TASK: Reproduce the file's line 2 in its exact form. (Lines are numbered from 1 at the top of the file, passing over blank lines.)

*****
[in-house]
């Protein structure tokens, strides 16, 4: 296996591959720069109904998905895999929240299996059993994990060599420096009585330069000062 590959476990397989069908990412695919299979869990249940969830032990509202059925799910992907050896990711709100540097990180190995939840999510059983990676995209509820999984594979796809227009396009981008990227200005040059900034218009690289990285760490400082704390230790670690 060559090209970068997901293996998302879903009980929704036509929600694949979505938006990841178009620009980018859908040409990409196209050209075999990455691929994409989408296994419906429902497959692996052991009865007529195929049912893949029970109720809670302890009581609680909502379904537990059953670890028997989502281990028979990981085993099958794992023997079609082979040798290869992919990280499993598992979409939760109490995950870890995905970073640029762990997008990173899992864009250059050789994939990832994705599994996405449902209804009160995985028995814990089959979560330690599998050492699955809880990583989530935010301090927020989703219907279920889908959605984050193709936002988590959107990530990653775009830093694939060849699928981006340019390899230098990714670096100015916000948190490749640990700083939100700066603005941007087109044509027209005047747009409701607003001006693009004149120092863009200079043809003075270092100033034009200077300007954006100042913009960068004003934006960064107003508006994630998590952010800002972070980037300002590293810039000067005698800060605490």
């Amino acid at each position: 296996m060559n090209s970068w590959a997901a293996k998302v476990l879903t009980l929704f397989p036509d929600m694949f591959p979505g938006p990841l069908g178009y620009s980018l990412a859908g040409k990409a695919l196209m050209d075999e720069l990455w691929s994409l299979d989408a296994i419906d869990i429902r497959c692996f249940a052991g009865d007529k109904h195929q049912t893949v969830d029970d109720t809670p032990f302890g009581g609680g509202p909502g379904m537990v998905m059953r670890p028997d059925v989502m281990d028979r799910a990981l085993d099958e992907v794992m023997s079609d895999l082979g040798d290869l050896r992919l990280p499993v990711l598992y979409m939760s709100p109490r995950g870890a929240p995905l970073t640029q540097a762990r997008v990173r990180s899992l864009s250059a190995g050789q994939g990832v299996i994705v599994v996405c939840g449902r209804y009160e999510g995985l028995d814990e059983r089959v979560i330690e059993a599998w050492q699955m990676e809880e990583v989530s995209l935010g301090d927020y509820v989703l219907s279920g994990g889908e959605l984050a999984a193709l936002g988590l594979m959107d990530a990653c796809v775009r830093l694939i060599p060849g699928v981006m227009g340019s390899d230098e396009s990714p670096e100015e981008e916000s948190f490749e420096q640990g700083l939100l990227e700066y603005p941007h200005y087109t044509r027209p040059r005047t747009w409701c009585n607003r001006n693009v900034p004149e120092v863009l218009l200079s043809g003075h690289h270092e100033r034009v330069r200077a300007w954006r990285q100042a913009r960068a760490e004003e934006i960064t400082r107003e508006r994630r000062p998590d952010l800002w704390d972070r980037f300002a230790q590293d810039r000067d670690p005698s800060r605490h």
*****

């Protein structure tokens, strides 16, 4: 296996591959720069109904998905895999929240299996059993994990060599420096009585330069000062 590959476990397989069908990412695919299979869990249940969830032990509202059925799910992907050896990711709100540097990180190995939840999510059983990676995209509820999984594979796809227009396009981008990227200005040059900034218009690289990285760490400082704390230790670690 060559090209970068997901293996998302879903009980929704036509929600694949979505938006990841178009620009980018859908040409990409196209050209075999990455691929994409989408296994419906429902497959692996052991009865007529195929049912893949029970109720809670302890009581609680909502379904537990059953670890028997989502281990028979990981085993099958794992023997079609082979040798290869992919990280499993598992979409939760109490995950870890995905970073640029762990997008990173899992864009250059050789994939990832994705599994996405449902209804009160995985028995814990089959979560330690599998050492699955809880990583989530935010301090927020989703219907279920889908959605984050193709936002988590959107990530990653775009830093694939060849699928981006340019390899230098990714670096100015916000948190490749640990700083939100700066603005941007087109044509027209005047747009409701607003001006693009004149120092863009200079043809003075270092100033034009200077300007954006100042913009960068004003934006960064107003508006994630998590952010800002972070980037300002590293810039000067005698800060605490």